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Trial Graphics and PowerPoint

Kenneth J. Lopez, J.D.
By: Kenneth J. Lopez, J.D.

Trial Graphics, Litigation Graphics, Trial Presentation, Demonstrative Evidence, Juries, Animation, Presentation Graphics, Advocacy Graphics, Storytelling, Bullet Points, PowerPoint, Illustration, Persuasive Graphics, Visual Persuasion, Redundancy Effect, Infographics, Timelines, Persuasion, Cognitive Bias, Visual Storytelling


PowerPoint is a versatile tool that many lawyers use for creating trial graphics. It can be used to create visual aids that can help present arguments in a clear and concise way. While there are many tools available for creating trial graphics, PowerPoint is a popular choice due to its ease of use, flexibility, and accessibility.

Using PowerPoint for trial graphics can help simplify complex concepts and make arguments more compelling. For instance, you can use PowerPoint to create timelines, charts, graphs, and other visuals that can help illustrate key points. This is particularly important in cases where multiple parties, complex facts, or technical details need to be presented to the jury.

PowerPoint is also a great tool for creating demonstrative evidence. For instance, you can use it to create interactive maps or diagrams that can help explain complex concepts. You can also use PowerPoint to create animations that can help illustrate how a particular process works or how an accident occurred. This can help make your arguments more compelling and memorable.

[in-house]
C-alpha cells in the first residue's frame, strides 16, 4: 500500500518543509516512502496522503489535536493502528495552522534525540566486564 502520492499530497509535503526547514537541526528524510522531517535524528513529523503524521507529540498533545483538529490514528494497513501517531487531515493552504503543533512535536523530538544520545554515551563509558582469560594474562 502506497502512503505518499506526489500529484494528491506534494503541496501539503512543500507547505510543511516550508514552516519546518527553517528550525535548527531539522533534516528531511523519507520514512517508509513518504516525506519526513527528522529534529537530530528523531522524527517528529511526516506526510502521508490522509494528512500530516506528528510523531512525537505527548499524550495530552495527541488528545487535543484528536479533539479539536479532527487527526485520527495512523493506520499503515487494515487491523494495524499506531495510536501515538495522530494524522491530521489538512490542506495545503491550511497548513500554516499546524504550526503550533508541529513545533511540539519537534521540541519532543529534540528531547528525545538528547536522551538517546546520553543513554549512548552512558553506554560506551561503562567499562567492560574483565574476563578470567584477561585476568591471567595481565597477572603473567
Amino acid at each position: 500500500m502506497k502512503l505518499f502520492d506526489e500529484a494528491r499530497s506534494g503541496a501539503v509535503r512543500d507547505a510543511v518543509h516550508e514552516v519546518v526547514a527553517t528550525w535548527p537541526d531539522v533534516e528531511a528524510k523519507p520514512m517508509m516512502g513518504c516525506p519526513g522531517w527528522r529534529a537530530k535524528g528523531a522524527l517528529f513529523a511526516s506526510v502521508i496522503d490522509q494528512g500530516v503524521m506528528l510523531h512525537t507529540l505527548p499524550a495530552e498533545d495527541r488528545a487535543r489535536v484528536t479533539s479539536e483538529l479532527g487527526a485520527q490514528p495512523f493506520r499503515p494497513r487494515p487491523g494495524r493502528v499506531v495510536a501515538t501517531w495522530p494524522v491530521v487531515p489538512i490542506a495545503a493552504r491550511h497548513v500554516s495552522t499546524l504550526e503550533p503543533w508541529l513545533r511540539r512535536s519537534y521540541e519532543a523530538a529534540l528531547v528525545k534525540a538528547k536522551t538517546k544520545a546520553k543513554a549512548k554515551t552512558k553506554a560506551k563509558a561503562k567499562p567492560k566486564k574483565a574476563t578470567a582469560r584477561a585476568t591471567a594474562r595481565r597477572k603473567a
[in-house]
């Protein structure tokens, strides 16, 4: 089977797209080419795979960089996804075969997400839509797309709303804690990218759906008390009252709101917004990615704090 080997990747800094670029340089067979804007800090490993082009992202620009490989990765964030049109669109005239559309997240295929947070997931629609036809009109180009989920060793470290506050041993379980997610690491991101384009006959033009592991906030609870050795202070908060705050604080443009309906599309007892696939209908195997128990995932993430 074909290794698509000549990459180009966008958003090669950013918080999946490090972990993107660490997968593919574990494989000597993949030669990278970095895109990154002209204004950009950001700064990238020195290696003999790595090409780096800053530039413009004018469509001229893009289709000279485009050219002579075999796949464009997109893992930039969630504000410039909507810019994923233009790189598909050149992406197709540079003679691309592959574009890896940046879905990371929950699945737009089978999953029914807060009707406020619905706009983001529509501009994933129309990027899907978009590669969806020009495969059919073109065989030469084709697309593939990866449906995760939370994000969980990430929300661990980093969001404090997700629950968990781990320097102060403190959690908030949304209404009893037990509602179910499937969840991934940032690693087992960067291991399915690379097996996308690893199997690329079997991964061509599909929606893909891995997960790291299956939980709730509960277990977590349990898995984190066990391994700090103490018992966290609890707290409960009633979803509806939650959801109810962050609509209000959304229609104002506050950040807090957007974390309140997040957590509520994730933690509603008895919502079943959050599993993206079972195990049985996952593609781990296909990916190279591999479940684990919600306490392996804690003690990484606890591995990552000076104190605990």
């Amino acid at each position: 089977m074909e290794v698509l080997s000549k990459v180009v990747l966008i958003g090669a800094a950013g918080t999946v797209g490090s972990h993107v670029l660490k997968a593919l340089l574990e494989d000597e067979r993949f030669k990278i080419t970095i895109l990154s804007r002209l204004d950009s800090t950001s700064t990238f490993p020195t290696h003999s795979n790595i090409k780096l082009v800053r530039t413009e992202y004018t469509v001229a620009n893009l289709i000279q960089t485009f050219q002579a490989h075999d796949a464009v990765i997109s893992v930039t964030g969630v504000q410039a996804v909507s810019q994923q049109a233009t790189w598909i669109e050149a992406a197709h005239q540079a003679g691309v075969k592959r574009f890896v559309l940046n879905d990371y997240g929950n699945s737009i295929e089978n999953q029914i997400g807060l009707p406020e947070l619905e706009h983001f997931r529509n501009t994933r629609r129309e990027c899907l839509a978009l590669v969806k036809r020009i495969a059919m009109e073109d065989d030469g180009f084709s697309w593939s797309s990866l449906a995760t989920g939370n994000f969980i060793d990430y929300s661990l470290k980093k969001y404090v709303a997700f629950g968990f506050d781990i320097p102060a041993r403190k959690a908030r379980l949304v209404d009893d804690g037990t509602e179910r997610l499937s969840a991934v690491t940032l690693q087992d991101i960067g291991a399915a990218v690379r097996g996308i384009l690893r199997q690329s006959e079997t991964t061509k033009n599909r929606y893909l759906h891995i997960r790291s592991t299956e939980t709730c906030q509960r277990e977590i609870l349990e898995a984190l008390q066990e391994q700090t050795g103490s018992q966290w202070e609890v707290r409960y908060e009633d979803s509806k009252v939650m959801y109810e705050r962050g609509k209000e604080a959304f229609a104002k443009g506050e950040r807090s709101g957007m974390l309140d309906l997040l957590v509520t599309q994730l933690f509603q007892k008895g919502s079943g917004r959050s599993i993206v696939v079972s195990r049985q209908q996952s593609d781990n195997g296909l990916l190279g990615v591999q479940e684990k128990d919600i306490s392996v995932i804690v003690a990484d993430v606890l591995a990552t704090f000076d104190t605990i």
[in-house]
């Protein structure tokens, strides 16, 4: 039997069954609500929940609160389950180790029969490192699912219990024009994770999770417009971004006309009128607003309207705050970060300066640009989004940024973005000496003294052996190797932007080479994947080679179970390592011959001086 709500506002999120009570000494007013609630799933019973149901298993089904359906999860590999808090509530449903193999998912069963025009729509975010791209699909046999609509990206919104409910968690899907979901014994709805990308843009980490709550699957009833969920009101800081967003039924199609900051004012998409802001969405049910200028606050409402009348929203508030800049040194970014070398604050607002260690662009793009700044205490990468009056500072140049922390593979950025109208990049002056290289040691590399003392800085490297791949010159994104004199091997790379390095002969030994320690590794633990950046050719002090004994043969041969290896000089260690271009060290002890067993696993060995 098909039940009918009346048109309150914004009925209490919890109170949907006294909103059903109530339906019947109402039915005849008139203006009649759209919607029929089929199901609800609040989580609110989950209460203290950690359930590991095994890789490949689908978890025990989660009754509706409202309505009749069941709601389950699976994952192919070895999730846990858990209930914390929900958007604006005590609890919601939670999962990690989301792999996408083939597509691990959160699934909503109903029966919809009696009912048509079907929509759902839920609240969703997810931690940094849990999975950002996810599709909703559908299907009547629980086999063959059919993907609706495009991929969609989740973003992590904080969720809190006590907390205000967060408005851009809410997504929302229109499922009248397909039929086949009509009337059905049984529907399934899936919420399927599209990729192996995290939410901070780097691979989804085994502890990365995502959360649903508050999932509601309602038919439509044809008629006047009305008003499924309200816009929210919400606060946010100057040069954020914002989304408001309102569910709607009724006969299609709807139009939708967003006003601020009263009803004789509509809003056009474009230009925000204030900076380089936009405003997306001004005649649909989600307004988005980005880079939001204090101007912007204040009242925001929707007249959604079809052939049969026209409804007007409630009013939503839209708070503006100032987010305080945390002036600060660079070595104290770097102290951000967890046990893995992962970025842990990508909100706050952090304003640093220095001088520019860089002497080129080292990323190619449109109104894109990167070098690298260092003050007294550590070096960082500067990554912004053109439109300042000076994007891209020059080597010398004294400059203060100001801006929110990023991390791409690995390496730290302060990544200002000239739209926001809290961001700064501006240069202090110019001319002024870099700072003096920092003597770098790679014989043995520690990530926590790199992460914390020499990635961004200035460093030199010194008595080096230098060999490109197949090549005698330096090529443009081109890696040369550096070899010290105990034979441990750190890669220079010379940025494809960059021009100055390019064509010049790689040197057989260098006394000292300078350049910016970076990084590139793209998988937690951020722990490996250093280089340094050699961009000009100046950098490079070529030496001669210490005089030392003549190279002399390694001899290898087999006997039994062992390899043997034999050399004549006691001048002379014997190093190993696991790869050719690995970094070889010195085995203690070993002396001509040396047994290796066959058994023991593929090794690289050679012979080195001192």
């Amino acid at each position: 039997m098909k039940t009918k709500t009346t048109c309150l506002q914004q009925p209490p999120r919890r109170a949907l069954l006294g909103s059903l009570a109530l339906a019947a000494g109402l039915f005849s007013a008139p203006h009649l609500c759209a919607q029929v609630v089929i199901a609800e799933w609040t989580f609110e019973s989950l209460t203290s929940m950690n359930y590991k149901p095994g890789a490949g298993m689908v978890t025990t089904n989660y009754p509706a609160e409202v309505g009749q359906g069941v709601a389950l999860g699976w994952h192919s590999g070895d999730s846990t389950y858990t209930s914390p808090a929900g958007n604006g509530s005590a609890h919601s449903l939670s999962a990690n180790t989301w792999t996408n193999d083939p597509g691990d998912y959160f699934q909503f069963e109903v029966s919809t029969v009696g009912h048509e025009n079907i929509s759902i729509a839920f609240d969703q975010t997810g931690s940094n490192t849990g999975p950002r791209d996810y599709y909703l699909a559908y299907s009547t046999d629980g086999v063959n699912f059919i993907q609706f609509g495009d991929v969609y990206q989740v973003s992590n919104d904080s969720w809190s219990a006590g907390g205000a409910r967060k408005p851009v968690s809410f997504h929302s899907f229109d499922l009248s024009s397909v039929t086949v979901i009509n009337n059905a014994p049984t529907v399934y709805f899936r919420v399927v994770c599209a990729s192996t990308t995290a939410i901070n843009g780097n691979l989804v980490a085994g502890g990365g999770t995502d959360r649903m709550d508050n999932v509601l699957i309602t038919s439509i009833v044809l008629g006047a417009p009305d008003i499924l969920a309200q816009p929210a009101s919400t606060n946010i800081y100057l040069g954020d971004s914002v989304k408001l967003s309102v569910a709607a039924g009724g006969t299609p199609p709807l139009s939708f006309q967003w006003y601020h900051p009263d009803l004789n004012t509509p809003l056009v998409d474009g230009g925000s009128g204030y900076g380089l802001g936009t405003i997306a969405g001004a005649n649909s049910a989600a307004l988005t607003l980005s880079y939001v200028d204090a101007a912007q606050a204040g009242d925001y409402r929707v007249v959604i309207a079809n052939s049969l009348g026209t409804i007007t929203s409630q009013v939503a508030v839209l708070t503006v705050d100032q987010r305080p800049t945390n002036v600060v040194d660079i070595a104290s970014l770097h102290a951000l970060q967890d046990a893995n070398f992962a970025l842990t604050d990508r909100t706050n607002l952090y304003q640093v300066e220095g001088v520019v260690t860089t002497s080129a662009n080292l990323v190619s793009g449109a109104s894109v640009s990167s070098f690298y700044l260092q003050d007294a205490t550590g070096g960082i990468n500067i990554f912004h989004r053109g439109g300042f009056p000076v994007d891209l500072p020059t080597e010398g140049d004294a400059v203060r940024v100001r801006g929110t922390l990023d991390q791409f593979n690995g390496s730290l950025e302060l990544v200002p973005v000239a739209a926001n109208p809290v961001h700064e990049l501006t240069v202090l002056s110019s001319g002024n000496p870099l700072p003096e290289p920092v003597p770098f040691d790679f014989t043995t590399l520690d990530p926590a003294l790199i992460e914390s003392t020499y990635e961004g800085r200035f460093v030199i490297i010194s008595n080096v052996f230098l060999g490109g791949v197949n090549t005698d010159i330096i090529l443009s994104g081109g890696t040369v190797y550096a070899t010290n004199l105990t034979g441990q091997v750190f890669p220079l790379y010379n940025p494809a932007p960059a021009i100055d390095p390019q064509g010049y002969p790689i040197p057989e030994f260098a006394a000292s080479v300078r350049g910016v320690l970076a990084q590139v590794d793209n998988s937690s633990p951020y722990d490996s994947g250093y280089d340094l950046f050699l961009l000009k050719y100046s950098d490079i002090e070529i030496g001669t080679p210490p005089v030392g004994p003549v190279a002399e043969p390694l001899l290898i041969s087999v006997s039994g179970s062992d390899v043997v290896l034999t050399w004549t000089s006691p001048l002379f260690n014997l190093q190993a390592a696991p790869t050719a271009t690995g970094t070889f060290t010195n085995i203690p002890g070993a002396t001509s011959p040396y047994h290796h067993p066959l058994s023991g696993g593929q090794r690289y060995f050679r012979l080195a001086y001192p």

Another advantage of using PowerPoint for trial graphics is that it is accessible to most people. It is a widely used software program that many people are already familiar with, which makes it easy to collaborate with others on trial graphics. Additionally, changing trial graphics as new facts emerge or the case evolves is easy.

When using PowerPoint for trial graphics, it is important to keep in mind the rules of evidence and the requirements of your jurisdiction. It is also important to keep the graphics clear and concise and to avoid using distracting or confusing visuals. The graphics should be used to support the argument, not to distract from it.


We have written extensively about the use of PowerPoint, and I encourage you to review the articles below.

powerpoint litigation graphics consultants

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